Summary and book reviews of Tears of The Giraffe by Alexander McCall Smith

Tears of The Giraffe

by Alexander McCall Smith

Tears of The Giraffe
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  • Paperback:
    Sep 2001, 208 pages

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Book Summary

"This is a superior piece of detective fiction, written in simple, direct but effective prose. Perhaps most importantly, this novel offers a refreshingly positive picture of an African nation - and probably deserves a wide audience in the West on those grounds alone."

In 1999 The No. 1 Ladies' Detective Agency received two Booker Judges' Special Recommendations and was voted one of the ‘International Books of the Year and the Millennium' by the Times Literary Supplement.

Tears of the Giraffe takes us further into the life of the engaging and sassy Precious Ramotswe, the owner and detective of Botswana's only Ladies' detective agency. Among her cases are wayward wives, unscrupulous maids and a challenge to resolve a mother's pain for her son, who is long lost on the African plains. Mma Ramotswe's own impending marriage to that most gentlemanly of men, Mr. J. L. B. Matekoni, the promotion of her secretary to the dizzy heights of Assistant Detective and new additions to the Matekoni family, all brew up the most humorous and charmingly entertaining of tales.

Chapter One

Mr J.L.B. Matekoni's House

Mr J.L.B. Matekoni, proprietor of Tlokweng Road Speedy Motors, found it difficult to believe that Mma Ramotswe, the accomplished founder of the No. 1 Ladies' Detective Agency, had agreed to marry him. It was at the second time of asking; the first posing of the question, which had required immense courage on his part, had brought forth a refusal — gentle, and regretful — but a refusal nonetheless. After that, he had assumed that Mma Ramotswe would never remarry; that her brief and disastrous marriage to Note Mokoti, trumpeter and jazz aficionado, had persuaded her that marriage was nothing but a recipe for sorrow and suffering. After all, she was an independent-minded woman, with a business to run, and a comfortable house of her own in Zebra Drive. Why, he wondered, should a woman like that take on a man, when a man could prove to be difficult to manage once vows were exchanged and he had settled himself in her house? No, if he ...

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About This Book
Tears of the Giraffe finds Precious Ramotswe firmly established as Botswana's first and only lady detective. She's not getting rich, but she's not losing money either, and under the imaginary ledger for happiness, her account is full. Indeed, she is about to marry Mr J.L.B. Matekoni, owner of Tlokweng Road Speedy Motors. Mr J.L.B. Matekoni is a thoroughly honest and loving man, a man whose generous impulses not only send him to the local orphanage to fix a water pump free of charge but also, somehow, bring him home with two small children. Now Mma Ramotswe has not only a husband but a family to care for, something she had not allowed herself to hope for after her own child died at birth.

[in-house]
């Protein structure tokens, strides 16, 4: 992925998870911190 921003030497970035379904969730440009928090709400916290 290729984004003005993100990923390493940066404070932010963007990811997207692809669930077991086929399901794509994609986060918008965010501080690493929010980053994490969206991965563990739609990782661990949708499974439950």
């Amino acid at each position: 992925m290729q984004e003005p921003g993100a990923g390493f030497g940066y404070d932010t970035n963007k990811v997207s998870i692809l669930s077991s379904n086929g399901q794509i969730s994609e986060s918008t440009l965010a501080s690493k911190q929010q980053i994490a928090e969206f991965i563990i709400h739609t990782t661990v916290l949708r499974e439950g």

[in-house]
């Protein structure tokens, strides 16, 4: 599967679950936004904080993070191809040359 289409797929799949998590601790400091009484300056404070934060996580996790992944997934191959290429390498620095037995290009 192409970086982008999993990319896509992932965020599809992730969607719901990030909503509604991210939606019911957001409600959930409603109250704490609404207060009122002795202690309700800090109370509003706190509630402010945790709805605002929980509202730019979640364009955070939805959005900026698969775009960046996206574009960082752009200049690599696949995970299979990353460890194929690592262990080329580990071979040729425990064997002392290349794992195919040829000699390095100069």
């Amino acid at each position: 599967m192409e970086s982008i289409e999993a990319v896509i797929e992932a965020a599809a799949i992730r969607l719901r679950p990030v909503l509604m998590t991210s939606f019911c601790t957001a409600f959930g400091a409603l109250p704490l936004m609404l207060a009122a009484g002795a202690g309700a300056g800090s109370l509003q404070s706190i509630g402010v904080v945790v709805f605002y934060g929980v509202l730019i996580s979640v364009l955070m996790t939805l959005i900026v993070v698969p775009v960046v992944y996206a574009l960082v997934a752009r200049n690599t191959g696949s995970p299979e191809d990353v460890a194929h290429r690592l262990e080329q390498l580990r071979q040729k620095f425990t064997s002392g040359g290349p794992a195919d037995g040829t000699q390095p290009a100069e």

But into this rich, full ...
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Reviews

Media Reviews

Toronto Globe and Mail

This is an utterly delightful tale...the elegant formal language and smooth-flowing style add charm.

Publishers Weekly

Alexander McCall Smith (The No. 1 Ladies' Detective Agency) offers the second installments of his dignified, humorous Botswanan series. In Tears of the Giraffe, PI Precious Ramotswe tracks a missing American man whose widowed mother appeals to Ramotswe; meanwhile, the imperturbable detective is endangered at home by her fiance's resentful maid.

Edinburgh Review

This is a superior piece of detective fiction, written in simple, direct but effective prose. Perhaps most importantly, this novel offers a refreshingly positive picture of an African nation - and probably deserves a wide audience in the West on those grounds alone.

Sunday Telegraph - Anthony Daniels

The author's prose has the merits of simplicity, euphony and precision. His descriptions leave one as if standing in the Botswanan landscape. This is art that conceals art. I haven't read anything with such unalloyed pleasure for a long time.

Scotland on Sunday - Susie Maguire

The writing is unfussy, the voices clear and unique, filled with a sort of grave, humorous directness which is refreshing and charming. Alexander McCall Smith has hit upon one of the most pleasing fictional worlds I have visited for years.

Author Blurb John A. Broussard, I Love A Mystery Newsletter
All in all, McCall Smith has managed to turn out a fascinating picture of the African countryside and the people who occupy it...Read as a glimpse into the lives of people still relatively untouched by Western materialism, there will be no disappointment.

Reader Reviews

Alan Koval

An enjoyable and fun read .... very uplifting. A total delight and I can't wait to read the rest of the series

Michael Fine

After returning from a week in Botswana's Okavango Delta, I was desperate to continue the connection and was delighted to read two of Alexander McCall Smith's Mma Ramotswe novels. They do the heart good as the right triumphs in a particularly sweet ...   Read More

Anne

A delightful view of life as it is in today's Africa. This lovely mystery is enhanced by the believablity of the characters and the plot. A totally unique read for the Western mind. Look for the next book in the series.

CEB

Perhaps not the best book for a college course, I must say. A great book for a fast read however (I read it in a few hours one Sunday) and entertaining. A refreshing story that puts morals back into American minds. NOT for those looking to challenge ...   Read More

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